On July 17, 1972, in a historic first, the first two women were enrolled the FBI Training Academy at Quantico, Virginia.

“It wasn’t something that I had been planning to do or I thought was going to happen at the time,” recalls Joanne Pierce Misko, a former Catholic nun.

Growing up as a daughter and sister of police officers, Misko was no stranger to law enforcement. After she finished college she entered the convent of the Sisters of Mercy in Buffalo, New York where she taught middle and high school students for a decade. However at the end of her twenties, she decided to follow a new career path.
“I met an FBI agent who came to our school doing recruiting, and I talked to him, and that’s how I eventually got involved in applying to the Bureau,” said Misko, now 71.

“I was looking for something to do after leaving the convent and this was an opportunity that presented itself,” she said during an interview at her home in Arizona.

In 1970, Misko joined the FBI as a researcher at the Training Academy. Two years later, Acting FBI Director L. Patrick Gray opened the special agent position to females and her supervisor asked if she was interested.

“Absolutely I would be interested,” Misko, who was 31 at the time, recalls telling her boss.

Once her supervisor explained all the pros and cons of entering the camp, she was not deterred.

“I said, 'Okay. I still want to do it.’”

In the academy, Misko shared a room with a 25-year-old Marine named Susan Roley Malone. The two women helped each other through the intensive 14 week physical training regime.

“There were 45 of us in the class at that time, two women, and 43 guys.”

“Just two of us were in the same boat, so to speak,” she said. “So you’re there for each other.”

Once she had finished training as a new special agent, Misko had hoped she would get placed in Miami but drew St Louis instead.

“It was an assignment and I was going to be a special agent,” the rookie remembered. “It’s a new adventure, right?”

In St Louis she was assigned to a white-collar crime squad for her first ten months. She still vividly remembers her first case.

“We went out to get the guy and he found out that we were looking for him and he called back into the office; he was incensed that a woman was being sent out to get him, you know, that he wasn’t worthy of a guy.”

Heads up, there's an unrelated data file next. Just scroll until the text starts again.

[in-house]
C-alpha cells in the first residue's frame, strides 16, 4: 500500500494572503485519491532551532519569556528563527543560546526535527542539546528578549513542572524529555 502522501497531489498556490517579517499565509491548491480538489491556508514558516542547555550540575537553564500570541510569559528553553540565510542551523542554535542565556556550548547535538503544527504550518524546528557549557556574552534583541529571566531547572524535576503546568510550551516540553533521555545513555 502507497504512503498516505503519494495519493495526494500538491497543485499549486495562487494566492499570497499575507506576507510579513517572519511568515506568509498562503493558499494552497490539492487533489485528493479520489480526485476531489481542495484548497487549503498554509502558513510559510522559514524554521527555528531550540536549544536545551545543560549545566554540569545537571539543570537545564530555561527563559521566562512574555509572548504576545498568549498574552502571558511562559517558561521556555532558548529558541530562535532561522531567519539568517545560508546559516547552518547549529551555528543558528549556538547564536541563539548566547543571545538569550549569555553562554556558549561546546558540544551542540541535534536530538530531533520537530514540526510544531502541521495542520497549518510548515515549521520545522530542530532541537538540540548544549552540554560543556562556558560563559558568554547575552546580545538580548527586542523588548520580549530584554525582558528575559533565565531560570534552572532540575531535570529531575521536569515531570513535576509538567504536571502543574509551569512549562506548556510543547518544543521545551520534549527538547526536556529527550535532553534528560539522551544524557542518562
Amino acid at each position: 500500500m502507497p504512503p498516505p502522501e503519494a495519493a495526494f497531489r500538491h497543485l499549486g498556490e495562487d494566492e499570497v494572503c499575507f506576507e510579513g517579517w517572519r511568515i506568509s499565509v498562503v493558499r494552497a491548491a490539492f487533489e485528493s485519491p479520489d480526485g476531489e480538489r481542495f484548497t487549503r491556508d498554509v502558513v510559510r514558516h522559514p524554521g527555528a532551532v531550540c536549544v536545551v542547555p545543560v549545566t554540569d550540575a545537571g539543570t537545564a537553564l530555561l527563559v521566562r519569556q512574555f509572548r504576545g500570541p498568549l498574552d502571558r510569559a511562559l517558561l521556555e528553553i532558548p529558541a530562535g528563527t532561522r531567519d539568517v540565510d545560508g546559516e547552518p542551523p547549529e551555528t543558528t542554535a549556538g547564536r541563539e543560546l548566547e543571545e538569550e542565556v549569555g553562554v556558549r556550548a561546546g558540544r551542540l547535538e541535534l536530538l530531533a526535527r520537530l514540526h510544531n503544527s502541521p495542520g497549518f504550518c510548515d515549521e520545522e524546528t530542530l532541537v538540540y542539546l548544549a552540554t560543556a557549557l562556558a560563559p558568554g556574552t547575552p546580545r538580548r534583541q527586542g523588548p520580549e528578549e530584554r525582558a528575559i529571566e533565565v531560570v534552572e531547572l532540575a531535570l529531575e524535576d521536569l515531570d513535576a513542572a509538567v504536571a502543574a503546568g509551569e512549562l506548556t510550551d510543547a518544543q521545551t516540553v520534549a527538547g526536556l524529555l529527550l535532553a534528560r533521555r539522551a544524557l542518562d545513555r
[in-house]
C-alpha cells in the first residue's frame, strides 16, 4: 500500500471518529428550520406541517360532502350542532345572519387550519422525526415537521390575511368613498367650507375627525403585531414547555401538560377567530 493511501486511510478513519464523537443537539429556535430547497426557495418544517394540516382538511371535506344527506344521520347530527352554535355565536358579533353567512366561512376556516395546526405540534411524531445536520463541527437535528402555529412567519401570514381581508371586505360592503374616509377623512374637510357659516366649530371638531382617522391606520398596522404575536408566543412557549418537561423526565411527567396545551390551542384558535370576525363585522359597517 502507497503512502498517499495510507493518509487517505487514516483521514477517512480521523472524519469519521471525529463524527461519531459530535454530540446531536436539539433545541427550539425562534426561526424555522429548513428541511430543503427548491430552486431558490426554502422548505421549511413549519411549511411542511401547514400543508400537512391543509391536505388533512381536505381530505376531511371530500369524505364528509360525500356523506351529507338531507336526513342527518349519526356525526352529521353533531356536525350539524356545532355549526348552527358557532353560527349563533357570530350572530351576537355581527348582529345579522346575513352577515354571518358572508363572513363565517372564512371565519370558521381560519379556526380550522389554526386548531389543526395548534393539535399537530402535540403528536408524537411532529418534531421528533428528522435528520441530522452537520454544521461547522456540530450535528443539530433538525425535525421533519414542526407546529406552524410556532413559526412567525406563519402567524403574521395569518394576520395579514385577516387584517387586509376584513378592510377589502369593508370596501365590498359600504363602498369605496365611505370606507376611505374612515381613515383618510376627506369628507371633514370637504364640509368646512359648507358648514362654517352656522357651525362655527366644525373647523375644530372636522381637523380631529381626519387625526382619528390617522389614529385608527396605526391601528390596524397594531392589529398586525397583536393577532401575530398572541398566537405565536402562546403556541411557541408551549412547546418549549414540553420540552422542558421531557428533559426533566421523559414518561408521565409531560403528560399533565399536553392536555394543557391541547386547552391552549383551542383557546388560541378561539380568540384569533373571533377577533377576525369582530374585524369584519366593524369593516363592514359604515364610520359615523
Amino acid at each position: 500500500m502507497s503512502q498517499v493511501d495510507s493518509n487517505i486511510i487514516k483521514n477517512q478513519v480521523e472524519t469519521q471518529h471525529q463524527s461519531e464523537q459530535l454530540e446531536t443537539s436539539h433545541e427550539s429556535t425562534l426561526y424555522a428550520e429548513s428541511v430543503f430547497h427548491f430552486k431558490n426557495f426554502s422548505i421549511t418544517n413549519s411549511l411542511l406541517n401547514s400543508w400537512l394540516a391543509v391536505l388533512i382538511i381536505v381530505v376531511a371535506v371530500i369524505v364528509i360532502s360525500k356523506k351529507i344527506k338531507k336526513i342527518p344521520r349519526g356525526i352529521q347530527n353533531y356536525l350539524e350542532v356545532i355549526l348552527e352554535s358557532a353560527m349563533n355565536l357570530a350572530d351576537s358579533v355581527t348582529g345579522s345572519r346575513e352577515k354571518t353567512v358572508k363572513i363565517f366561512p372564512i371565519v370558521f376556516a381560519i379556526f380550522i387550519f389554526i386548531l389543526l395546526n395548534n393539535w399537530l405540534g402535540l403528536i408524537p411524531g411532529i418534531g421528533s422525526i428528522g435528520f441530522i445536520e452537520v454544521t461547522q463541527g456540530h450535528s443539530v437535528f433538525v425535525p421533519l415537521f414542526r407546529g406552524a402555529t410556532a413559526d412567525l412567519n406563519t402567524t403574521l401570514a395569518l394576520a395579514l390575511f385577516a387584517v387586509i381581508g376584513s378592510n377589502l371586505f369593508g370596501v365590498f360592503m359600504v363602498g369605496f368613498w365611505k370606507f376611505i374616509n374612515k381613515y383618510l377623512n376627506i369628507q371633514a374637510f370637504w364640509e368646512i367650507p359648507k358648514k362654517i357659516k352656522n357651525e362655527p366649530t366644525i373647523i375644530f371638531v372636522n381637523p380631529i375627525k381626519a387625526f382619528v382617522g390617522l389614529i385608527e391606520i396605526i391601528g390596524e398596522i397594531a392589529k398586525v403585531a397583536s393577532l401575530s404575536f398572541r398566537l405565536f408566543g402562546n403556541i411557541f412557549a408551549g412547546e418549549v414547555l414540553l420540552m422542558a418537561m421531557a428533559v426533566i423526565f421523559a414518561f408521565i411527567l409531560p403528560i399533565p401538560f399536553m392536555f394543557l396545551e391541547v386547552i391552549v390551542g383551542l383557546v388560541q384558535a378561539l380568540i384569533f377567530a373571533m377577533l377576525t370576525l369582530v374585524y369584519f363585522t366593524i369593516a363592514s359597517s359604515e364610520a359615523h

“He had to have a woman go after him. Then he comes back in to surrender and tries to pass his cousin off as himself. We got the fugitive, but he didn’t like having a woman going after him, kind of thing.”

“In St. Louis, they just let me be an agent and do my work like everybody else,” Misko said. “That’s the way you prove yourself - by doing the job you were sent to do.”

Then in 1973 she was sent to Wounded Knee, South Dakota where she pulled 12-hour days for almost two months during the American Indian Movement siege.

“At the time it’s going on you don’t think about it,” she said. “But afterwards, when you go back, you think, ‘My God, what could have happened?’”

The former nun was later appointed to the Pittsburgh Division, where she met her husband Michael Misko.

She went on to become the one of the first female supervisors at FBI Headquarters, where she headed up the unit for new agent applications.

“This was one of the most rewarding things that I did. I brought people in and took them through the testing process and then the interview process and through the physical tests that they had to go through. And you felt so great when they were able to succeed and actually received an appointment as a special agent. So that was a really rewarding thing that I did.”

After working as an agent for 22 years, she retired from the FBI in 1994. She later worked as an audit investigator for a major bank. She remains close to many of her agents still today.

“The hardest thing about leaving the Bureau is leaving the people,” she said. “The FBI is a family and you get very, very close and you feel part of an organization and part of that group. It was a privilege, really, and it was a wonderful career.”

Joanne Pierce Misko